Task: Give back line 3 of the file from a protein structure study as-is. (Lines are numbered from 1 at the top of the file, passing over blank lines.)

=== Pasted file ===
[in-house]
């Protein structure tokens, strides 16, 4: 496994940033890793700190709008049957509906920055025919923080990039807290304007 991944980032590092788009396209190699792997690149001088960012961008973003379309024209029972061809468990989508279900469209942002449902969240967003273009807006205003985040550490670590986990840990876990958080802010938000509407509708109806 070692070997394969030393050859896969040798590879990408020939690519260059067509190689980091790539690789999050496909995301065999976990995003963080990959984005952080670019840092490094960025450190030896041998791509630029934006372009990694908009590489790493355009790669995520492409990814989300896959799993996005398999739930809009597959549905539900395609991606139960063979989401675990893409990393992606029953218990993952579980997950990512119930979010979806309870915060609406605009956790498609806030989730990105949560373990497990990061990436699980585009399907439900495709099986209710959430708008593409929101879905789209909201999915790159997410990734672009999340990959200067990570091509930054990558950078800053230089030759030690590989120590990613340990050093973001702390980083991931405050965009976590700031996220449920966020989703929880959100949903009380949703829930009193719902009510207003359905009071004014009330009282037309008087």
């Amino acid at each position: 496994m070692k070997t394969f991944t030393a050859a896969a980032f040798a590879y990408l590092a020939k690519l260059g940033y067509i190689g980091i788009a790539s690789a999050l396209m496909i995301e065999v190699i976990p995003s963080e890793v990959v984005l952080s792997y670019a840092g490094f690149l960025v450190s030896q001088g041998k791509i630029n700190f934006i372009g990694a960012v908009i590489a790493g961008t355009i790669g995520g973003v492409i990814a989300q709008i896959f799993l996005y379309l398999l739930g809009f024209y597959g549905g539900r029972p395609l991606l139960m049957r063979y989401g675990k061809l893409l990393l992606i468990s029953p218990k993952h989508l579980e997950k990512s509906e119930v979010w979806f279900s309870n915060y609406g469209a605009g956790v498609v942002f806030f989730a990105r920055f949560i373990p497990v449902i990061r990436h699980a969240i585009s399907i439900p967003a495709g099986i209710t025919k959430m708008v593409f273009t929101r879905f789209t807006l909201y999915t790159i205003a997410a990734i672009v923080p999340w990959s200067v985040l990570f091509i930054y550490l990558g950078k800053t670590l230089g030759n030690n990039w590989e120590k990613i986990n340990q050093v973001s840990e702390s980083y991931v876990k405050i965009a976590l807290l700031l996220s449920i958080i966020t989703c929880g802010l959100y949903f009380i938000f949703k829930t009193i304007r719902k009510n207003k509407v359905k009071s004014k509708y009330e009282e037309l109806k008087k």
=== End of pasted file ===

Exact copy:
């Amino acid at each position: 496994m070692k070997t394969f991944t030393a050859a896969a980032f040798a590879y990408l590092a020939k690519l260059g940033y067509i190689g980091i788009a790539s690789a999050l396209m496909i995301e065999v190699i976990p995003s963080e890793v990959v984005l952080s792997y670019a840092g490094f690149l960025v450190s030896q001088g041998k791509i630029n700190f934006i372009g990694a960012v908009i590489a790493g961008t355009i790669g995520g973003v492409i990814a989300q709008i896959f799993l996005y379309l398999l739930g809009f024209y597959g549905g539900r029972p395609l991606l139960m049957r063979y989401g675990k061809l893409l990393l992606i468990s029953p218990k993952h989508l579980e997950k990512s509906e119930v979010w979806f279900s309870n915060y609406g469209a605009g956790v498609v942002f806030f989730a990105r920055f949560i373990p497990v449902i990061r990436h699980a969240i585009s399907i439900p967003a495709g099986i209710t025919k959430m708008v593409f273009t929101r879905f789209t807006l909201y999915t790159i205003a997410a990734i672009v923080p999340w990959s200067v985040l990570f091509i930054y550490l990558g950078k800053t670590l230089g030759n030690n990039w590989e120590k990613i986990n340990q050093v973001s840990e702390s980083y991931v876990k405050i965009a976590l807290l700031l996220s449920i958080i966020t989703c929880g802010l959100y949903f009380i938000f949703k829930t009193i304007r719902k009510n207003k509407v359905k009071s004014k509708y009330e009282e037309l109806k008087k």